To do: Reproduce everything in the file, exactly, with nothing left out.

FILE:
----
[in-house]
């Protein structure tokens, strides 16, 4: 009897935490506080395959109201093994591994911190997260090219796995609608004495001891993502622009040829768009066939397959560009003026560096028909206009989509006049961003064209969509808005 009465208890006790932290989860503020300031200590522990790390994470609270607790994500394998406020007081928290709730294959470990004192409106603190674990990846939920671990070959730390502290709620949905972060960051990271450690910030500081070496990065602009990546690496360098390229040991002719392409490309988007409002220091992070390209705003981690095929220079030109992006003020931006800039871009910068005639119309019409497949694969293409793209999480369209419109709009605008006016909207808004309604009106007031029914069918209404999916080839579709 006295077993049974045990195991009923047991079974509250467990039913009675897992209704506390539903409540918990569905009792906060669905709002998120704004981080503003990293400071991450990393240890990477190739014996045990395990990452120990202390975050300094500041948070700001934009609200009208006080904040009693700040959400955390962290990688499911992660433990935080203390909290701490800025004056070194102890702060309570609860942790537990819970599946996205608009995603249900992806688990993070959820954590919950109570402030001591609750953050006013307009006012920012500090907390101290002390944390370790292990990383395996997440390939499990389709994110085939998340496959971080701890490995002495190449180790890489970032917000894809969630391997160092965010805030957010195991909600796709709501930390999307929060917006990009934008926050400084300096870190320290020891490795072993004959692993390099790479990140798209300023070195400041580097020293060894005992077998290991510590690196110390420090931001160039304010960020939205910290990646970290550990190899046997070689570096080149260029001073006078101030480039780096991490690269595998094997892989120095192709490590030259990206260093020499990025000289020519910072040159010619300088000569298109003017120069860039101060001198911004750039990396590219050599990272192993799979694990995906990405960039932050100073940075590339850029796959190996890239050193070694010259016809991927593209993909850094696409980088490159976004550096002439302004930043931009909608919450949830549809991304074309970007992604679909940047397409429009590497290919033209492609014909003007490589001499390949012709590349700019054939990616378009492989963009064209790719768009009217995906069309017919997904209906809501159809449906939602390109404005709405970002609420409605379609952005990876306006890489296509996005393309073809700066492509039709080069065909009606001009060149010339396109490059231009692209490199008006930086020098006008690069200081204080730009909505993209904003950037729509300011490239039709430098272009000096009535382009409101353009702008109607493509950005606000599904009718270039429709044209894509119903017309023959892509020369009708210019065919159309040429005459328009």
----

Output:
[in-house]
């Protein structure tokens, strides 16, 4: 009897935490506080395959109201093994591994911190997260090219796995609608004495001891993502622009040829768009066939397959560009003026560096028909206009989509006049961003064209969509808005 009465208890006790932290989860503020300031200590522990790390994470609270607790994500394998406020007081928290709730294959470990004192409106603190674990990846939920671990070959730390502290709620949905972060960051990271450690910030500081070496990065602009990546690496360098390229040991002719392409490309988007409002220091992070390209705003981690095929220079030109992006003020931006800039871009910068005639119309019409497949694969293409793209999480369209419109709009605008006016909207808004309604009106007031029914069918209404999916080839579709 006295077993049974045990195991009923047991079974509250467990039913009675897992209704506390539903409540918990569905009792906060669905709002998120704004981080503003990293400071991450990393240890990477190739014996045990395990990452120990202390975050300094500041948070700001934009609200009208006080904040009693700040959400955390962290990688499911992660433990935080203390909290701490800025004056070194102890702060309570609860942790537990819970599946996205608009995603249900992806688990993070959820954590919950109570402030001591609750953050006013307009006012920012500090907390101290002390944390370790292990990383395996997440390939499990389709994110085939998340496959971080701890490995002495190449180790890489970032917000894809969630391997160092965010805030957010195991909600796709709501930390999307929060917006990009934008926050400084300096870190320290020891490795072993004959692993390099790479990140798209300023070195400041580097020293060894005992077998290991510590690196110390420090931001160039304010960020939205910290990646970290550990190899046997070689570096080149260029001073006078101030480039780096991490690269595998094997892989120095192709490590030259990206260093020499990025000289020519910072040159010619300088000569298109003017120069860039101060001198911004750039990396590219050599990272192993799979694990995906990405960039932050100073940075590339850029796959190996890239050193070694010259016809991927593209993909850094696409980088490159976004550096002439302004930043931009909608919450949830549809991304074309970007992604679909940047397409429009590497290919033209492609014909003007490589001499390949012709590349700019054939990616378009492989963009064209790719768009009217995906069309017919997904209906809501159809449906939602390109404005709405970002609420409605379609952005990876306006890489296509996005393309073809700066492509039709080069065909009606001009060149010339396109490059231009692209490199008006930086020098006008690069200081204080730009909505993209904003950037729509300011490239039709430098272009000096009535382009409101353009702008109607493509950005606000599904009718270039429709044209894509119903017309023959892509020369009708210019065919159309040429005459328009």